Gojira’s Fortitude Embraces Melody Without Losing Integrity: Review

The French metal masters return with their first album in five years



Release Date

  • April 30, 2021

Record Label

  • Roadrunner

Where to Stream

Where to Buy


    The Lowdown: French metal mavens Gojira made a major impression with their third album, 2005’s From Mars to Sirius, which introduced America to their unique sound: proggy, groovy, indebted to Metallica’s anthemic chugging and Meshuggah’s sacred geometry, as well as Morbid Angel’s occulted rhythms. But the band also has its own unique signatures — a potent pinch-harmonic slide and heart-on-sleeve socially conscious lyrics. Gojira have developed into one of modern metal’s premier bands, delivering strong LPs throughout their career, but new album Fortitude makes some bold moves that might help them reach an even wider audience.

    The Good: Fortitude could very well be the most solid collection of songs Gojira has committed to tape in 15 years. While recent albums like Magma and L’Enfant Sauvage certainly have their remarkable high points, Fortitude is more consistent front to back.

    The LP flows easily, opening with an irresistible hype-building single in “Born for One Thing”, and following it with the percussive environmentalist anthem “Amazonia”. Its middle act dials the energy down in favor of some experiments then transitions into a dynamite finish with proggy anthem “The Trails” and “Grind” – their thrashiest song in over a decade.


    About those experiments: Fortitude doubles down on the vocal melodies that have crept into frontman Joe Duplantier’s songwriting, but without capitulating to obvious hooks in a bid for radio supremacy. The record’s heart and soul is a two-part suite consisting of its title track and the aptly named “The Chant”. While these songs don’t go for the jugular, they do come across as sensitive and beautiful without falling into the cheesy sentimentalist trap that dooms most slick, anthemic progressive metal nowadays. It helps that Duplantier has learned to keep his songs tight at around five minutes of length — perfect for the repeat button.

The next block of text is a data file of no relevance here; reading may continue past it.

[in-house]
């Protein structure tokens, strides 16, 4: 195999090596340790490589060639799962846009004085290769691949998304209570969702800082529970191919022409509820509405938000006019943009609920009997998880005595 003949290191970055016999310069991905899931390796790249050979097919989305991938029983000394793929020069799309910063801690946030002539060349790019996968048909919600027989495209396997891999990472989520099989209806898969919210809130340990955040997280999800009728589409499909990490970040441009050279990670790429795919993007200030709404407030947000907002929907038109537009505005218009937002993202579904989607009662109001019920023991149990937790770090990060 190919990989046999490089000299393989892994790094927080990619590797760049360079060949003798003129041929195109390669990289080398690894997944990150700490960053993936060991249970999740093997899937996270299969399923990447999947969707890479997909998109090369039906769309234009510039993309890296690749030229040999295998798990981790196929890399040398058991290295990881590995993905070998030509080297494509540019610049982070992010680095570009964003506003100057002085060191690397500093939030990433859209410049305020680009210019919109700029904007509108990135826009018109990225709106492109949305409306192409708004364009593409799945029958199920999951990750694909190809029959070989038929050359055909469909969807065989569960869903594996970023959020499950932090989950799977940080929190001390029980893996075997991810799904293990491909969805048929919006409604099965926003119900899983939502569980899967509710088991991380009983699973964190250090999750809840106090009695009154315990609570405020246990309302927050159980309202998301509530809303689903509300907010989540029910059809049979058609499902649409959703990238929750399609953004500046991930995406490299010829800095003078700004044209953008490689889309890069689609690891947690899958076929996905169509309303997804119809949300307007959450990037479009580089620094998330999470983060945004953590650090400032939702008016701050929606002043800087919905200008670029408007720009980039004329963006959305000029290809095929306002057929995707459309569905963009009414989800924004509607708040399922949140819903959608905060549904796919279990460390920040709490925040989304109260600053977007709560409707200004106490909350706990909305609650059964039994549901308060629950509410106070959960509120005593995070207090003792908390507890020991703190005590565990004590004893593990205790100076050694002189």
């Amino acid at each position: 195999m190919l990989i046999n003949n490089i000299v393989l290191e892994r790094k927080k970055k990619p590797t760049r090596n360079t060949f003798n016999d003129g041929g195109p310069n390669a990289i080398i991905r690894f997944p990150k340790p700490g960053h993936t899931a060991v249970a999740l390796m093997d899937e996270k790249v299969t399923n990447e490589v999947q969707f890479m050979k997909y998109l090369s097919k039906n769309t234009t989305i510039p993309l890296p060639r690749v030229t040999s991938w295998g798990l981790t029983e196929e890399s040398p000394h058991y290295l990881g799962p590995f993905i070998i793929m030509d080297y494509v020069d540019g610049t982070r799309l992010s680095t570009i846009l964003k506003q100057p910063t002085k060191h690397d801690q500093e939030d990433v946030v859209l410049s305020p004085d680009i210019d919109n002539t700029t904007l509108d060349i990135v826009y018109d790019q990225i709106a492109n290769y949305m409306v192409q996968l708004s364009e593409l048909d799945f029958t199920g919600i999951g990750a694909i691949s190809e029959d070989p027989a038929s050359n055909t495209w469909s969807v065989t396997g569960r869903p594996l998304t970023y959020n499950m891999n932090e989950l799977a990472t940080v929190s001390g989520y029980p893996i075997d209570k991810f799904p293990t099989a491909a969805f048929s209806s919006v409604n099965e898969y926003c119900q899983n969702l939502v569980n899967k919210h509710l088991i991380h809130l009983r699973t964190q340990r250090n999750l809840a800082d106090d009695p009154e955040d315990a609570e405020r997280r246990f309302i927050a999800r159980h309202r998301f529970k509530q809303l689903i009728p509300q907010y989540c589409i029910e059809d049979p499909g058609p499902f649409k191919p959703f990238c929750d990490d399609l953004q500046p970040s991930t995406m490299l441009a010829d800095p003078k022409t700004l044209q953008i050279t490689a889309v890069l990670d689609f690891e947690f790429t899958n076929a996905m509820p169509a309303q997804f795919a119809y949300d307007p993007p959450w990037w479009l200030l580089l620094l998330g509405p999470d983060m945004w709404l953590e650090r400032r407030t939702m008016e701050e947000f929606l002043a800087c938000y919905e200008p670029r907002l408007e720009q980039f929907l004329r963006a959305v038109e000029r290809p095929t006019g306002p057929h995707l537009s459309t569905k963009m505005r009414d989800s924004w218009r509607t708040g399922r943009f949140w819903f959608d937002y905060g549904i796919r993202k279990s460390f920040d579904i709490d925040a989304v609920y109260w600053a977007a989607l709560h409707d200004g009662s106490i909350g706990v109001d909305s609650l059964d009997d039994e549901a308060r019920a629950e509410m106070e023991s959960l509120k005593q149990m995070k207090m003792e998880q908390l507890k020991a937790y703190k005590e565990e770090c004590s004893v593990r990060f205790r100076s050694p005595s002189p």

The Bad: Fans who want a return to the outright heaviness and raw aggression of songs like “Backbone” and “Toxic Garbage Island” simply won’t find it here. Neither will obsessives looking for another epic voyage like “The Art of Dying” get their fix. Both might even balk at the harmonized vocal loop that anchors “Hold On”. Gojira have sanded off a bit of their edge in favor of clarity and succinct statements, and while that may make them a bunch of new fans, it won’t please some of their most extremist adherents.

    The Verdict: Gojira have delivered a brisk, eminently listenable record that expands on their melodic sensibilities without abandoning their experimental tendencies, environmentalist policies, and emotional potency. In other words, they’ve embraced a more accessible sound without sacrificing their integrity, and done so while delivering eleven fine tunes. Listeners seeking pure adrenaline may not feel the rush of past albums, but those going in open-minded may very well find a genuinely moving experience.


    Essential Tracks: “Another World”, “Born for One Thing”, “New Found”, “Grind”

    Gojira Fortitude

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